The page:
‘The paradox of apparent progress yet worsening health outcomes’
Despite the health of women and children being a priority for the democratically elected government, South Africa is one of only 12 countries in the world where the mortality rate for our children has got worse since 1990.
‘Each year, an estimated 2 500 mothers die, 20,000 babies are stillborn, another 21,900 die before the age of one and an additional 52,600 die before their fifth birthday, most from preventable and treatable causes,’ according to authors Mickey Chopra and colleagues.
HIV/AIDS is the biggest killer of both mothers and children. Pregnant HIV positive women are 10 times more likely to die in, or shortly after, childbirth than HIV negative women. Infections, mostly HIV/AIDS, cause 44 percent of maternal deaths.
Aside from addressing HIV/AIDS, poor healthcare also contributes to maternal and child deaths.
The latest ‘Saving Mothers’ report (2007 figures) claims that 38 percent of maternal deaths in the healthcare system were ‘clearly avoidable’. Most were failures in care such as managing port-labour bleeding, hypertension and sepsis.
The deaths of 44 percent of babies who suffocate in the womb (intrapartum asphyxia) were ‘probably avoidable’, according to the latest ‘Saving Babies’ report. The deaths of about 1,180 babies in district hospitals of birth trauma and intrapartum asphyxia were ‘clearly avoidable’, had the healthcare provider acted differently.
District hospitals remain the most dangerous places to give birth with twice as many babies’ deaths than at regional and tertiary hospitals, despite the fact that these hospitals deal with more complicated cases.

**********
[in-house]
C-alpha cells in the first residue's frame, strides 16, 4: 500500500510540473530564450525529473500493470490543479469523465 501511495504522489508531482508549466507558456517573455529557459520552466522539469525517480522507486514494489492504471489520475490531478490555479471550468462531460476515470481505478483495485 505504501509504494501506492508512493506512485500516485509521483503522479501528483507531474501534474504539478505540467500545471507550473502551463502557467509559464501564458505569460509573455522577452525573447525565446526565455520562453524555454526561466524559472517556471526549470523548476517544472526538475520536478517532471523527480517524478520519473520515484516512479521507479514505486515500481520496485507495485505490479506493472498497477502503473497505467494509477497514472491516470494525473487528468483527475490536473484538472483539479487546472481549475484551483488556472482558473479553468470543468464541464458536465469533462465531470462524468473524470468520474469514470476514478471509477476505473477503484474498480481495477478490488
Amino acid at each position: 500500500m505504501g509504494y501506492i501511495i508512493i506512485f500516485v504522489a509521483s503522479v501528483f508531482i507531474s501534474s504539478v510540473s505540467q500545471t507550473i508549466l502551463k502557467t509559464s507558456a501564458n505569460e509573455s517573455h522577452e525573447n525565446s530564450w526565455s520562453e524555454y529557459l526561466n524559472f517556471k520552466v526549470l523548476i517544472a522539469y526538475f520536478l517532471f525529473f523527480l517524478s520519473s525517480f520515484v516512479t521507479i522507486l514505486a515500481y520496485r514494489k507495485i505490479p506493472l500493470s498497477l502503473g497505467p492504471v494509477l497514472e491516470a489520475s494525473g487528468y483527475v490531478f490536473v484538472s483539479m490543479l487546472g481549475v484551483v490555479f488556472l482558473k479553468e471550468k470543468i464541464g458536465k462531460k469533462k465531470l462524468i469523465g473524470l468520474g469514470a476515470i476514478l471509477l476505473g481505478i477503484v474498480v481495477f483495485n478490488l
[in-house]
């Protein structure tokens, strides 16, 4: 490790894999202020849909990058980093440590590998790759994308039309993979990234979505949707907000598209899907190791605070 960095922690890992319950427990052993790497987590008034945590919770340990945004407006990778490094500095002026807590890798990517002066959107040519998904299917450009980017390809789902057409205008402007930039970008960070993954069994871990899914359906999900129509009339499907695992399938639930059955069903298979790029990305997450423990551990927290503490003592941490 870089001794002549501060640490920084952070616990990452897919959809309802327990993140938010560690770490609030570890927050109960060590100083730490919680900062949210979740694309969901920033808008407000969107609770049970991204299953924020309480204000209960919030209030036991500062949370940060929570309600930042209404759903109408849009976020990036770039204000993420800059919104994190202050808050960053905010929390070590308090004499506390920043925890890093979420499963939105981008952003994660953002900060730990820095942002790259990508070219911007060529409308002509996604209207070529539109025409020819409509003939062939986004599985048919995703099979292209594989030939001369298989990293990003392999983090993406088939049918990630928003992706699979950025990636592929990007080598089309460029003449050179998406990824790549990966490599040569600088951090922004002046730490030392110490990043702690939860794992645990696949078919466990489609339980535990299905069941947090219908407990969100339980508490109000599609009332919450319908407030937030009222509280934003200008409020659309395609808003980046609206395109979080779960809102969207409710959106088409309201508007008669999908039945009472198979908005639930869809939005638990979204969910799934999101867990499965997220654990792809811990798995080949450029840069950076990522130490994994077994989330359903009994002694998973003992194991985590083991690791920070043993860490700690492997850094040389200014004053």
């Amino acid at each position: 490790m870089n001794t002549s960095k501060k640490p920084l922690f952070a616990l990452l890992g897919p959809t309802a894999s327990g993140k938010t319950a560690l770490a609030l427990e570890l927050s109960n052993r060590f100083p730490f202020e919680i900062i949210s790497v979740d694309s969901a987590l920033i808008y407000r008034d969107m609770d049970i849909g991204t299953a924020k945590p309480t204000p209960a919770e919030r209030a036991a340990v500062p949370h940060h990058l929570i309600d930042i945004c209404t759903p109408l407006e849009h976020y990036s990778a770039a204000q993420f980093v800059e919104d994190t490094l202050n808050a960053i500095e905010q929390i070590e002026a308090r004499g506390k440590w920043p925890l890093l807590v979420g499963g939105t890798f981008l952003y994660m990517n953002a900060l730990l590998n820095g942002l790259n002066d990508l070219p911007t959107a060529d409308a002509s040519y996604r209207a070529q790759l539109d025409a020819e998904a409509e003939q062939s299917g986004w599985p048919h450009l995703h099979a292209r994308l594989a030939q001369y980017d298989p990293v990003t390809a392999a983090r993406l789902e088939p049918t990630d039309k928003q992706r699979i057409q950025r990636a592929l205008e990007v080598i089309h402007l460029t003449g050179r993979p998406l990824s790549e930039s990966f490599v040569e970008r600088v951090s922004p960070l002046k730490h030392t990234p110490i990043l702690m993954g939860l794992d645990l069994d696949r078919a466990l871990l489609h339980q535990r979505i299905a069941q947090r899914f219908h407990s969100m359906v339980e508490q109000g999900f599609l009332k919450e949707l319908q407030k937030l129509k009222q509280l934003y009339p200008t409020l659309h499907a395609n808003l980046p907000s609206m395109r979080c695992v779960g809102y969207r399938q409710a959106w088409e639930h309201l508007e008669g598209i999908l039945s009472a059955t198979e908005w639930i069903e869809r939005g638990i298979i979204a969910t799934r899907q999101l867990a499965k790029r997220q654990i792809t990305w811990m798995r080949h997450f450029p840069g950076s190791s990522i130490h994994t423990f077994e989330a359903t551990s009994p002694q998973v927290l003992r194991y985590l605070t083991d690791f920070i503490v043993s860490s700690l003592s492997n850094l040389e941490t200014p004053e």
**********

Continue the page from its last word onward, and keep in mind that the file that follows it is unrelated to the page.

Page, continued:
Using a special analysis tool called ‘Lives Saved Tool’ (LiSF), the authors estimate that 11,500 newborns could be saved just by ensuring that a comprehensive, essential package of care was implemented properly in 95 percent of births. This package contains nothing fancy, covering simple things such as proper foetal heart monitoring, antenatal steroids for preterm babies and routine postnatal care.
One of the biggest life-savers would be the proper implementation of prevention of mother-to-child HIV transmission (PMTCT), which could save a massive 50,000 babies and children in 2015.
But the PMTCT programme has ‘suffered from a lack of leadership’ and needs to be integrated into an overall care package for mothers and babies.
Implementing the package of care and HIV prevention would cost an estimated 24 percent of the health budget, or some R15,7-billion. To achieve this package, women would need to pay more visits to health facilities (an increase of 9.4 million visits) so more staff would be needed.
This accounts for 61 percent of the cost as the authors estimate that 189 more doctors, 2 445 professional nurses, 250 enrolled nurses and 134 nurse assistants are needed.
The other major costs are more drugs (22 percent), laboratory tests (5 percent) and overheads (12 percent). ‘ Health-e News.
* The paper on ‘mothers, babies and children’ is written by Mickey Chopra, Emmanuelle Daviaud, Robert Pattinson, Sharon Fonn and Joy Lawn. http://press.thelancet.com/saser2.pdf